Now President of the Boston Bruins, Cam Neely played a big part in Seguin’s shipment to the Stars, make no mistake about it, he knew Seguin didn’t have the heart to be a Bruin, and while it was clear Seguin could one day become a centerfold in the NHL, it wouldn’t be in Boston. Neely has put much emphasis on the identity of Bruins hockey since his latest promotion, and in doing so has shown players like Milan Lucic the door. While it can be argued he is doing more harm than good to Boston’s current roster, he does know what type of energy should be played with, and Seguin did not have it.

    Skill set and Bruins identity or not, immaturity was arguably the biggest factor in the decision to trade Tyler. Amid countless behind-the-scenes rumors and accusations, one thing can be counted as fact; Tyler Seguin liked to party, and he liked to sleep. These are not exactly desirable qualities when looking for a franchise player in the NHL, but in Seguin’s defense who wouldn’t have lived the lifestyle he did when first drafted.

    Seguin was an 18-year-old, fresh out of junior hockey player who was immediately given NHL ice-time on a team that was already a title-contender, in a city where athletes are looked to as gods. On top of all the pressure that came with being a second overall pick, the teenage Seguin then saw ice-time in the Stanley Cup Playoffs, arguably the most intense atmosphere in all of sports. He did however, end up seeing a dip in playing time in exchange for veteran presence Shawn Thornton as the playoffs advanced.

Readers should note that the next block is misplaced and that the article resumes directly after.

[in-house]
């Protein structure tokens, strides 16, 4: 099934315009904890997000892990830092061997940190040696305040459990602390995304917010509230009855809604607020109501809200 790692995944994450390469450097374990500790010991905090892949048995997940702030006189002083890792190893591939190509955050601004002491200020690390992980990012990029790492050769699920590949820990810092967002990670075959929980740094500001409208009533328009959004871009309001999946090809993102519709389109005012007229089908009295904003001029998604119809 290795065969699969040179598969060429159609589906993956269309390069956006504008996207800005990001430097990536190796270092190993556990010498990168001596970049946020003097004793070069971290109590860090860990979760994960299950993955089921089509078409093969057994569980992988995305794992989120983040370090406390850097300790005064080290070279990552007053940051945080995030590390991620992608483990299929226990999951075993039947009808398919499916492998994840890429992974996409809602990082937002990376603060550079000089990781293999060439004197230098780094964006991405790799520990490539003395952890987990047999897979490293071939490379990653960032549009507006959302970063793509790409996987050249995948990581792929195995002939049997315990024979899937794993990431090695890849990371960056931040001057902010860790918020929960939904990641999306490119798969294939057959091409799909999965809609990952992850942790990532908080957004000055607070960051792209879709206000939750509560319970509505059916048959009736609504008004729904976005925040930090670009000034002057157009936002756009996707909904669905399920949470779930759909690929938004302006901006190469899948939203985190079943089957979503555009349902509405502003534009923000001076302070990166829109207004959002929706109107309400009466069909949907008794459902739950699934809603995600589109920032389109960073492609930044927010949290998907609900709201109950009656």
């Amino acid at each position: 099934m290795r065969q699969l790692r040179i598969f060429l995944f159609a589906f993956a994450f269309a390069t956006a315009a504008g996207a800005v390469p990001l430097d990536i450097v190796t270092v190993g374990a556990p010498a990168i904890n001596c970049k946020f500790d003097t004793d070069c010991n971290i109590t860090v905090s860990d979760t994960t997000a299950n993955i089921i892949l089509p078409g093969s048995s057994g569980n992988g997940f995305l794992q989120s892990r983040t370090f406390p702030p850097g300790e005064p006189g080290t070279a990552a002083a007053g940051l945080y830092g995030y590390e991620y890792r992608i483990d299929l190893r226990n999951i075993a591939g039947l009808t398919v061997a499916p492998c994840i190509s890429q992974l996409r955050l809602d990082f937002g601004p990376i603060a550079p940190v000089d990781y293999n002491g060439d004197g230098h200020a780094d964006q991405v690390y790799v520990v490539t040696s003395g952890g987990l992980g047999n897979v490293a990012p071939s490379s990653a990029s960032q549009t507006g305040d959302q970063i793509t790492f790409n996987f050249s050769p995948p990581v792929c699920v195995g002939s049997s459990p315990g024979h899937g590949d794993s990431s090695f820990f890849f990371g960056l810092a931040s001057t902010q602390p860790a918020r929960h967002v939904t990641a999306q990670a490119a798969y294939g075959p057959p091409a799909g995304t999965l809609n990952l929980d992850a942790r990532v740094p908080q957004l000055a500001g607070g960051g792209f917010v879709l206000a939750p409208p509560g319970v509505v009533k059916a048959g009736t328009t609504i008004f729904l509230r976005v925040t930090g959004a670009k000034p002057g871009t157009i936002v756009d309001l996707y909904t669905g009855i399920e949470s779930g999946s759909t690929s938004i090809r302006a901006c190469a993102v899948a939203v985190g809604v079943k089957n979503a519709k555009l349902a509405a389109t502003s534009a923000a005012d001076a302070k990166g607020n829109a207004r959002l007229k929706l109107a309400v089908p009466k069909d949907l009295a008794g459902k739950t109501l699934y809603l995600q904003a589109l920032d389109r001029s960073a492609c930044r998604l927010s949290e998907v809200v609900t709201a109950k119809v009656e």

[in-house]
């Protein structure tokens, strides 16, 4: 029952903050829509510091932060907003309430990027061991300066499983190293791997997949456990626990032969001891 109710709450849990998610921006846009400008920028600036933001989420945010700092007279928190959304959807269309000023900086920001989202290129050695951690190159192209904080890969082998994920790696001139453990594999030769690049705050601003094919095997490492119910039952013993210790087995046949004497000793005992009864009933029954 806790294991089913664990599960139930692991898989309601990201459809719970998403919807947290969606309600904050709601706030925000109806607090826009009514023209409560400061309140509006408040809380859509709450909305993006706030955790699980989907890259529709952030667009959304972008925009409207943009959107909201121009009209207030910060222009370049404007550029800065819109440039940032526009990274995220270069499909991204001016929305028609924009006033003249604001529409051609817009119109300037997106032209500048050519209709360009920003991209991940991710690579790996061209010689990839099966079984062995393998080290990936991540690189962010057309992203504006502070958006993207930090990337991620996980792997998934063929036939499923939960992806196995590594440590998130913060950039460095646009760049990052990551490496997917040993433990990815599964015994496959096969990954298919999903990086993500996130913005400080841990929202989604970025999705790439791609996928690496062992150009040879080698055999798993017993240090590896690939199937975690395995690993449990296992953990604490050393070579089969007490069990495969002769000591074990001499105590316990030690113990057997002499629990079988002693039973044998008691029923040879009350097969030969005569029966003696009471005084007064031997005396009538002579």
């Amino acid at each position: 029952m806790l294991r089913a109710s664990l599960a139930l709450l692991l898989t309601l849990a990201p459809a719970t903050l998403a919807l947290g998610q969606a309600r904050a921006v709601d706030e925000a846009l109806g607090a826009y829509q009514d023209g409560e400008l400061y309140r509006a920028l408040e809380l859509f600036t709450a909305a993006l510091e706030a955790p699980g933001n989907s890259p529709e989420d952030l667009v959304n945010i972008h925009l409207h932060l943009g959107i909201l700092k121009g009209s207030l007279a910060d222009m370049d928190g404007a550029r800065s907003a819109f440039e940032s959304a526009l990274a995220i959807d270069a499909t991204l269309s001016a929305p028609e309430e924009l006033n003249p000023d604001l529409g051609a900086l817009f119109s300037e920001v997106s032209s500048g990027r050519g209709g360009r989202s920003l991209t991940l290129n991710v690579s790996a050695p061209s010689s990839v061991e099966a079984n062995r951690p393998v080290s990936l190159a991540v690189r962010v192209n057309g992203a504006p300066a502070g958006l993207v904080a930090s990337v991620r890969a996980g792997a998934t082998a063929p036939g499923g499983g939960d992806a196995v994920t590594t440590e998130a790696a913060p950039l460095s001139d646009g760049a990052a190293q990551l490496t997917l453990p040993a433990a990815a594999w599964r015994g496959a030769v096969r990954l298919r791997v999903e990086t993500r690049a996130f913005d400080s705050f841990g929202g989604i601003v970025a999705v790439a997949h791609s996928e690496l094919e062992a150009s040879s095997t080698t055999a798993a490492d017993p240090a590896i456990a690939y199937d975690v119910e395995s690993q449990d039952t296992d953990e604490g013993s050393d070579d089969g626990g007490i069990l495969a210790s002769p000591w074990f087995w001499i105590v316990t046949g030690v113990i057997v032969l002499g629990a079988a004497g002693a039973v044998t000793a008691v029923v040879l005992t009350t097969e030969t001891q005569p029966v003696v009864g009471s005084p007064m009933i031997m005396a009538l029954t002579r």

His rookie season ended with his name etched in the side of Lord Stanley’s Cup, a feat many elite players never get the honor of having. Along with the victory came the victory celebration, and the Bruins didn’t mess around, racking a $150,000 bar tab at Foxwoods Casino following the win. An 18-year-old that is adjusting to the tremendous pressure of being an NHL star, thrown into an environment like the 2011 Bruins locker room was nothing but toxic, and in this writer’s opinion is what led to his lackluster performance in Boston. It would take a wake-up call and a change of scenery to change Seguin’s ways, and that’s exactly what happened.

    Following his trade Seguin has gone on to become one of the league’s most  prolific scorers and continues to improve every year. His behind-the-scenes personality has also greatly improved, launching the charity Seguin’s Stars, comparable to Patrice Bergeron‘s Patrice’s Pals in Boston, where Seguin hosts fans with spinal cord injuries in a luxury box, and often spends time with them following games.

    Tyler Seguin’s trade out of Boston was the defining moment in his a career, that was when a star was born, not the day he was drafted  second overall by the Boston Bruins, so Bruins fans should not look at the green and white number 91 and think “Man, what could have been…”, but they should sit back and enjoy the superstar whose roots will always lie deep in the heart of Boston.